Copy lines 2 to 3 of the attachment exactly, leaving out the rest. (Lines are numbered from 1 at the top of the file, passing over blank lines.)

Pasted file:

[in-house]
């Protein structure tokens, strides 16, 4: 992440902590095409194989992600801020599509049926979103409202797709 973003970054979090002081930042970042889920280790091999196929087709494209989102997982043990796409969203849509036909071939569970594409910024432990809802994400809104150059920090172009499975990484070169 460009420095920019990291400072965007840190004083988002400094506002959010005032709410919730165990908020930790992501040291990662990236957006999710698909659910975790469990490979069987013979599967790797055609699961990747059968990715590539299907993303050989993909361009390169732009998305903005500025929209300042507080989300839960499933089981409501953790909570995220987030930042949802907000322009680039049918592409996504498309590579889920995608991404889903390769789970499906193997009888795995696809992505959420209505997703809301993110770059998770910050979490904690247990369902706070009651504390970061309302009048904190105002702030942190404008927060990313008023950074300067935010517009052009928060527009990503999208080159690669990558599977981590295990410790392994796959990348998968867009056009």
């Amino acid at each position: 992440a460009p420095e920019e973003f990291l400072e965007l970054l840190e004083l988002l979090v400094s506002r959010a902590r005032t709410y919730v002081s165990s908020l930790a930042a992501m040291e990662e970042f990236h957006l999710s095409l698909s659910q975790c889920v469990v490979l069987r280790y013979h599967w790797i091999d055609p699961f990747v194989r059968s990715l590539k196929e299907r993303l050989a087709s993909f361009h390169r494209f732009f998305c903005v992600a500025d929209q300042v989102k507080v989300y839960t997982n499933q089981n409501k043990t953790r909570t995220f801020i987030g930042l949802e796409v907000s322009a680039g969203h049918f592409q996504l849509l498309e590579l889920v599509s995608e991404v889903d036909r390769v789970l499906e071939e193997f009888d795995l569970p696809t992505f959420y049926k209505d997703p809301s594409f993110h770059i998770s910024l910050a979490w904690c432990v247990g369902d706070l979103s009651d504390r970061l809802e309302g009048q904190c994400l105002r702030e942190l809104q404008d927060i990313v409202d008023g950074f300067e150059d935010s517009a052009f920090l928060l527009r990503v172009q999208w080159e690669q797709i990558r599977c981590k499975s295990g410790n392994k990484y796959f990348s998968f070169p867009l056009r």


């Protein structure tokens, strides 16, 4: 992440902590095409194989992600801020599509049926979103409202797709 973003970054979090002081930042970042889920280790091999196929087709494209989102997982043990796409969203849509036909071939569970594409910024432990809802994400809104150059920090172009499975990484070169 460009420095920019990291400072965007840190004083988002400094506002959010005032709410919730165990908020930790992501040291990662990236957006999710698909659910975790469990490979069987013979599967790797055609699961990747059968990715590539299907993303050989993909361009390169732009998305903005500025929209300042507080989300839960499933089981409501953790909570995220987030930042949802907000322009680039049918592409996504498309590579889920995608991404889903390769789970499906193997009888795995696809992505959420209505997703809301993110770059998770910050979490904690247990369902706070009651504390970061309302009048904190105002702030942190404008927060990313008023950074300067935010517009052009928060527009990503999208080159690669990558599977981590295990410790392994796959990348998968867009056009």
């Amino acid at each position: 992440a460009p420095e920019e973003f990291l400072e965007l970054l840190e004083l988002l979090v400094s506002r959010a902590r005032t709410y919730v002081s165990s908020l930790a930042a992501m040291e990662e970042f990236h957006l999710s095409l698909s659910q975790c889920v469990v490979l069987r280790y013979h599967w790797i091999d055609p699961f990747v194989r059968s990715l590539k196929e299907r993303l050989a087709s993909f361009h390169r494209f732009f998305c903005v992600a500025d929209q300042v989102k507080v989300y839960t997982n499933q089981n409501k043990t953790r909570t995220f801020i987030g930042l949802e796409v907000s322009a680039g969203h049918f592409q996504l849509l498309e590579l889920v599509s995608e991404v889903d036909r390769v789970l499906e071939e193997f009888d795995l569970p696809t992505f959420y049926k209505d997703p809301s594409f993110h770059i998770s910024l910050a979490w904690c432990v247990g369902d706070l979103s009651d504390r970061l809802e309302g009048q904190c994400l105002r702030e942190l809104q404008d927060i990313v409202d008023g950074f300067e150059d935010s517009a052009f920090l928060l527009r990503v172009q999208w080159e690669q797709i990558r599977c981590k499975s295990g410790n392994k990484y796959f990348s998968f070169p867009l056009r």